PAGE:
December 10, 2023 | Rome, Italy


By |2018-03-21T19:05:02+01:00March 22nd, 2015|Area 51|
Icarus: suddenly in peril's way.

yth and legend have always hinged on peril. Life itself was peril, lorded over by ghouls and angels, brokered by a god or gods who if gracious let peril pass — at least temporarily. Morality arose from peril. Goodness gave meaning to mortality by seeming to accept its inevitability and thus transcend it. And transcendence was necessary, since death was the way of the marred world for millennia and remained so even under the rule of religion, which formalized peril and imposed spiritual ways to relieve it, including the idea of an afterlife — the ultimate way out, or in, and the most fantastic relief, albeit not in physical form.

In the ongoing third millennium debate over postmodern egoism and the Western world’s penchant for moral relativism — with human beings mindful mostly of their immediate needs and wants — peril as a motivating force and a moralizing call to order gets lost in the shuffle.

Put another way, despite the creation and sprucing up of a multiplicity of fears: nuclear holocaust, natural disaster, potential new plagues, and religious extremism from non-Christian faiths, the Western planet more than ever entertains generations of statistically-inclined people unmoved by the one-time wages of peril. Anxieties persist, but without a corresponding and humbling mythology.

That which wasn’t known in peril’s “then” was terrifying, vast and unappeasable, with monsters and demons aplenty. That which isn’t known now is less vast and mostly awful by voyeuristic extension. Reason prevails, or seems to, with peril’s place taken by an array of disturbances no single one producing fear and trembling, let alone resignation. This emboldening resembles “Titanic”-era hubris revised to suit individual ambitions, and it comes with symptoms.

It is for example increasingly difficult to confer the virtues of respect, loyalty, honor and honesty with intrinsic if not absolute worth when no larger vision of peril exists to make those in violation of such values accountable for their transgressions, or even aware of their variation from an accepted norm. Peril, mythological but made repeatedly real through poignant parables, punished those who would seek immodest shortcuts and quick fixes — Daedalus and Icarus, father and son, two smart seekers of instant gratification, sought to fly, and did, until one of the son insisted on arrogance and perished.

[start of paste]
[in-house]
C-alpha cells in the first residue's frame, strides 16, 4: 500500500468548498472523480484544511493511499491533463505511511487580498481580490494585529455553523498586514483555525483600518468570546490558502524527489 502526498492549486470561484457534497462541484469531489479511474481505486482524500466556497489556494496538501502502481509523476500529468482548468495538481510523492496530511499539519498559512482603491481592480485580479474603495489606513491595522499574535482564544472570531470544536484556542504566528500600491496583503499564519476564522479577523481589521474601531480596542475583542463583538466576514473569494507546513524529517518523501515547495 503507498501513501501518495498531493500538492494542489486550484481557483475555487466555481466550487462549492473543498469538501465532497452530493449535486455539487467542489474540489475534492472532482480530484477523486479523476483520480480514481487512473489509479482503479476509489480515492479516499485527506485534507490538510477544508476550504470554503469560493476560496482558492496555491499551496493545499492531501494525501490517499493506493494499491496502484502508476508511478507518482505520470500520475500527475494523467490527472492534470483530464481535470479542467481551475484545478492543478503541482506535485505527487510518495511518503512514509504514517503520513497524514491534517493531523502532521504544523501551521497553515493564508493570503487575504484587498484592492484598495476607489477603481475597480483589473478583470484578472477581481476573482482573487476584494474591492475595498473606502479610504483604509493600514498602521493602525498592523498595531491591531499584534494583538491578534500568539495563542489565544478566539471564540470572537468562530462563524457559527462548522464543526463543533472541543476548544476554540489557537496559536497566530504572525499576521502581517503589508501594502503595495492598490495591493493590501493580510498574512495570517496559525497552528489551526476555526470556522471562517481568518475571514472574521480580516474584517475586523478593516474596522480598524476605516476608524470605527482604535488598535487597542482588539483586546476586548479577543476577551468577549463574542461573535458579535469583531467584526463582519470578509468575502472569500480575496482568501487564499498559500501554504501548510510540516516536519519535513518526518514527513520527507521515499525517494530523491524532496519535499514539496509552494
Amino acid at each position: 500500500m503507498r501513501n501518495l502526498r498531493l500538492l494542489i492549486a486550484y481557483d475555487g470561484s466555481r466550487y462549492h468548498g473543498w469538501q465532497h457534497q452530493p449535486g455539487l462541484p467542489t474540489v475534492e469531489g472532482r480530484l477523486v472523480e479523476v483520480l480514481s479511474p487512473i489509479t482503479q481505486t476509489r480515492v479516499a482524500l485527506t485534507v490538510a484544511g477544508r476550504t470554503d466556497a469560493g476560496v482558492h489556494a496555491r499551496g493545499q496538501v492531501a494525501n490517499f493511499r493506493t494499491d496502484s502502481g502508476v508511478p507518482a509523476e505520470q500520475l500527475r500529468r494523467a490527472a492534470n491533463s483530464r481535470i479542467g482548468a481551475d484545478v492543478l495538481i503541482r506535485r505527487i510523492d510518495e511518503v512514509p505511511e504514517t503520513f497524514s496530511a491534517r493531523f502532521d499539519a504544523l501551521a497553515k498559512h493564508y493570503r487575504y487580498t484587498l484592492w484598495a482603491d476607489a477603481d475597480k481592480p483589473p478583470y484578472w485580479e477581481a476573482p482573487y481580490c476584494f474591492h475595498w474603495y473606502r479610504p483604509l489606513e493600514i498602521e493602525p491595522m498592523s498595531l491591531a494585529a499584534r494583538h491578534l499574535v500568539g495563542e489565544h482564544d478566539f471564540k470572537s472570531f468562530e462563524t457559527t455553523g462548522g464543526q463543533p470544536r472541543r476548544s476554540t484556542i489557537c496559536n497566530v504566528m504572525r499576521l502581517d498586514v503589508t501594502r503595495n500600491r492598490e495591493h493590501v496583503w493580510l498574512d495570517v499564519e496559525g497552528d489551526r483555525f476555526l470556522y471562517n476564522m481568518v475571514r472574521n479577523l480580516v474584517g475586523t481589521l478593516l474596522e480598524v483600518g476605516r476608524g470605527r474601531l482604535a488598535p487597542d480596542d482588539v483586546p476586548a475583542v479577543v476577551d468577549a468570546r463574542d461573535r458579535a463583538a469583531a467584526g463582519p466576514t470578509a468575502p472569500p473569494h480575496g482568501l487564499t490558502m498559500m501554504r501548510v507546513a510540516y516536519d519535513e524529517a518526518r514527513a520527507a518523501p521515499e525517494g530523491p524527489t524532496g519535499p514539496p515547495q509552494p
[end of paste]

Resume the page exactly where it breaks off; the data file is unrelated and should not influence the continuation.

The fabled existence of such punishment, which acknowledged peril and gave it legendary latitude, has receded from known sensibility. Credit science. Neither secularists nor the religious any longer fear either the divine caprices of the cosmos or the redemptive intervention of poetic justice. They don’t worry, as some did as recently as 75 years ago, about the actual possibility of the end of the world. They are concerned instead, and deeply, about any number of specific vulnerabilities tied to self and the pursuit of happiness, an approach that does few favors to notions of collective sacrifice and humility.

Many generations are accused of what a subsequent one labels me-ism, a self-ahead-of-society view of life. Every elder class denounces its offspring as self-indulgent. Sentimental talk of so-called if mostly nonexistent “good old days” is as old as humanity.

There were, however, days in which worry about larger-than-life forces made human beings aware if not concerned about the silhouette of personal honor, and the consequences of its violation. Peril shaped that honor, and filtered through Enlightenment thinking laid the groundwork for personal restraint, civics, and behavior suitable to a rationally governed, ogre-free world. Until the Holocaust and nuclear bombs forced “educated” humanity to rethink how ogres were manifest. Existentialism and its melancholy came of age as a result. With peril’s spirit revived, postwar thinkers briefly reinvigorated humility and redrew the map of personal and political restraint by reminding humans of their frailty.

But once again that humbling spirit is on the lam. The latest cancellation of peril, and the first in the post-world war age, dispenses with humility and modesty to better transact billions of instant daily skirmishes unwisely considered harmless. Humans now live peril-free, and the result is a species that while admittedly freer and more affluent than ever gives old ogres new and confrontational agency in a banshee self suspended from honor.

About the Author:

Christopher P. Winner is a veteran American journalist and essayist who was born in Paris in 1953 and has lived in Europe for more than 30 years.